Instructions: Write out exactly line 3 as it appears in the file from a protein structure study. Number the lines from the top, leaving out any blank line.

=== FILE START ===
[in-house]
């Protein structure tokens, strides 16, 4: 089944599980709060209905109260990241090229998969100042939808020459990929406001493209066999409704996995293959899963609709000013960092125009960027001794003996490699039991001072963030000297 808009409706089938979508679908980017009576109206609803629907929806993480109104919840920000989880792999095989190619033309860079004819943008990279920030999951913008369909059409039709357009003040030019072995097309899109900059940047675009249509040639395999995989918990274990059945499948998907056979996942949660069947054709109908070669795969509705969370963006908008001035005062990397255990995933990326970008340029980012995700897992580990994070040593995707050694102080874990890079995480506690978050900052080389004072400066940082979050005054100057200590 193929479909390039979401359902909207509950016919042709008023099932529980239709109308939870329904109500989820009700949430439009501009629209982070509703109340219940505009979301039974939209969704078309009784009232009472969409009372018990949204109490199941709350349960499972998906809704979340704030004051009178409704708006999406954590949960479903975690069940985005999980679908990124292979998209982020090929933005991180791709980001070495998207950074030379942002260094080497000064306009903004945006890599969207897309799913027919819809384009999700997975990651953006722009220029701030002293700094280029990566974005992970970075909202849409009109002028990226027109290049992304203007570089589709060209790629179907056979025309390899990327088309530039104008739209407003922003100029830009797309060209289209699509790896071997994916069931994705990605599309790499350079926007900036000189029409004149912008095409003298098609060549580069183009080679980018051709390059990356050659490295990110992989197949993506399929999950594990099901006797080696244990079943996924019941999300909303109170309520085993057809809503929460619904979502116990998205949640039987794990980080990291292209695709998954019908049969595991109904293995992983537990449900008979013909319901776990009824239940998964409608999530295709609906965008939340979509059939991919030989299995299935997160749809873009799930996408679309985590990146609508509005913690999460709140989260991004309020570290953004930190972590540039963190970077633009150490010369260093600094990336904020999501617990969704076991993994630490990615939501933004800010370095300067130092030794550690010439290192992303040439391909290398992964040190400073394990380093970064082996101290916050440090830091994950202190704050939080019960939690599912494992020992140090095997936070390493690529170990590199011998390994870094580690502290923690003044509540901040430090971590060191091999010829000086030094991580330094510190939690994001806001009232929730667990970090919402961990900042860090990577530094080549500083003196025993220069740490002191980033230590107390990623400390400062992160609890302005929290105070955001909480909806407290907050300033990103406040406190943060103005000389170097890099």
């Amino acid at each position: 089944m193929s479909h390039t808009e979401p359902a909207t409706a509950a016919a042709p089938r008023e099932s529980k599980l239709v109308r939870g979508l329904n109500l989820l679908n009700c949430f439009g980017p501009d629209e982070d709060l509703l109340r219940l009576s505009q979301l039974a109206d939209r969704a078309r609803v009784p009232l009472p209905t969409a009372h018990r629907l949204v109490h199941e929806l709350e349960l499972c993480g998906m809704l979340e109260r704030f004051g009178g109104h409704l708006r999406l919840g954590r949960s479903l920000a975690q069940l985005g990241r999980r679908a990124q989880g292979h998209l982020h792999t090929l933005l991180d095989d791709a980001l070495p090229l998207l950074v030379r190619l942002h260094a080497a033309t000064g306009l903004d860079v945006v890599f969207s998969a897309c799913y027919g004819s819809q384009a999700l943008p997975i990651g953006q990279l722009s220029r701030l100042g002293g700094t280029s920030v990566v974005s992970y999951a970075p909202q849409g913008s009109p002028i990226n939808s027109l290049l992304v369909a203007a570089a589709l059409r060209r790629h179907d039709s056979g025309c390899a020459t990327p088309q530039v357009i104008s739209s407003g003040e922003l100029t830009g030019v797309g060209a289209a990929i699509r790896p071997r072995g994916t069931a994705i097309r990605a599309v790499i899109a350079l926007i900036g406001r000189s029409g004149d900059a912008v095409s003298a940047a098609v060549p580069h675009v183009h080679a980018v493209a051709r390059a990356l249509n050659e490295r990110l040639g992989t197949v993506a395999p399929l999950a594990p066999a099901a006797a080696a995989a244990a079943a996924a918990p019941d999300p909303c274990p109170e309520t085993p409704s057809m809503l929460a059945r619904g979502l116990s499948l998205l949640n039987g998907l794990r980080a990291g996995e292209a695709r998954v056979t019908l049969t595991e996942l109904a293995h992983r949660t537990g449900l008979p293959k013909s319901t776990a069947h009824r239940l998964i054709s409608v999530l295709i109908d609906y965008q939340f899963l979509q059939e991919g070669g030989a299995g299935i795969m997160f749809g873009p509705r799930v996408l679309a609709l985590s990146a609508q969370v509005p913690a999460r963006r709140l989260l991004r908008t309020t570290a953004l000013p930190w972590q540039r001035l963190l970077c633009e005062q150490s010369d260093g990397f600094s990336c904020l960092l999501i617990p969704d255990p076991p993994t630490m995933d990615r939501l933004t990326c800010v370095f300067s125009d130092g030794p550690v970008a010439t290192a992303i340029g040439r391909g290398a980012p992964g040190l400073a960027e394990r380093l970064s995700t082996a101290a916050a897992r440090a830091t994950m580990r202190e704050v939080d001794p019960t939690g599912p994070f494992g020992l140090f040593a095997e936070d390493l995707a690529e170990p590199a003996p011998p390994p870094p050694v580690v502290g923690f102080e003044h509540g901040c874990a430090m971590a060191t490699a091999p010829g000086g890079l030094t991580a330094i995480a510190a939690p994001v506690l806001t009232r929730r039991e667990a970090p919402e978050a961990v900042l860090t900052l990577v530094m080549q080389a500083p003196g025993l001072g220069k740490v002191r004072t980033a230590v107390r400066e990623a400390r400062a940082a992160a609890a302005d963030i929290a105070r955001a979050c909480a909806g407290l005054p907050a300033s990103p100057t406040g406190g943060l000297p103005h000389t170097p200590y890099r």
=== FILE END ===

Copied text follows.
């Amino acid at each position: 089944m193929s479909h390039t808009e979401p359902a909207t409706a509950a016919a042709p089938r008023e099932s529980k599980l239709v109308r939870g979508l329904n109500l989820l679908n009700c949430f439009g980017p501009d629209e982070d709060l509703l109340r219940l009576s505009q979301l039974a109206d939209r969704a078309r609803v009784p009232l009472p209905t969409a009372h018990r629907l949204v109490h199941e929806l709350e349960l499972c993480g998906m809704l979340e109260r704030f004051g009178g109104h409704l708006r999406l919840g954590r949960s479903l920000a975690q069940l985005g990241r999980r679908a990124q989880g292979h998209l982020h792999t090929l933005l991180d095989d791709a980001l070495p090229l998207l950074v030379r190619l942002h260094a080497a033309t000064g306009l903004d860079v945006v890599f969207s998969a897309c799913y027919g004819s819809q384009a999700l943008p997975i990651g953006q990279l722009s220029r701030l100042g002293g700094t280029s920030v990566v974005s992970y999951a970075p909202q849409g913008s009109p002028i990226n939808s027109l290049l992304v369909a203007a570089a589709l059409r060209r790629h179907d039709s056979g025309c390899a020459t990327p088309q530039v357009i104008s739209s407003g003040e922003l100029t830009g030019v797309g060209a289209a990929i699509r790896p071997r072995g994916t069931a994705i097309r990605a599309v790499i899109a350079l926007i900036g406001r000189s029409g004149d900059a912008v095409s003298a940047a098609v060549p580069h675009v183009h080679a980018v493209a051709r390059a990356l249509n050659e490295r990110l040639g992989t197949v993506a395999p399929l999950a594990p066999a099901a006797a080696a995989a244990a079943a996924a918990p019941d999300p909303c274990p109170e309520t085993p409704s057809m809503l929460a059945r619904g979502l116990s499948l998205l949640n039987g998907l794990r980080a990291g996995e292209a695709r998954v056979t019908l049969t595991e996942l109904a293995h992983r949660t537990g449900l008979p293959k013909s319901t776990a069947h009824r239940l998964i054709s409608v999530l295709i109908d609906y965008q939340f899963l979509q059939e991919g070669g030989a299995g299935i795969m997160f749809g873009p509705r799930v996408l679309a609709l985590s990146a609508q969370v509005p913690a999460r963006r709140l989260l991004r908008t309020t570290a953004l000013p930190w972590q540039r001035l963190l970077c633009e005062q150490s010369d260093g990397f600094s990336c904020l960092l999501i617990p969704d255990p076991p993994t630490m995933d990615r939501l933004t990326c800010v370095f300067s125009d130092g030794p550690v970008a010439t290192a992303i340029g040439r391909g290398a980012p992964g040190l400073a960027e394990r380093l970064s995700t082996a101290a916050a897992r440090a830091t994950m580990r202190e704050v939080d001794p019960t939690g599912p994070f494992g020992l140090f040593a095997e936070d390493l995707a690529e170990p590199a003996p011998p390994p870094p050694v580690v502290g923690f102080e003044h509540g901040c874990a430090m971590a060191t490699a091999p010829g000086g890079l030094t991580a330094i995480a510190a939690p994001v506690l806001t009232r929730r039991e667990a970090p919402e978050a961990v900042l860090t900052l990577v530094m080549q080389a500083p003196g025993l001072g220069k740490v002191r004072t980033a230590v107390r400066e990623a400390r400062a940082a992160a609890a302005d963030i929290a105070r955001a979050c909480a909806g407290l005054p907050a300033s990103p100057t406040g406190g943060l000297p103005h000389t170097p200590y890099r």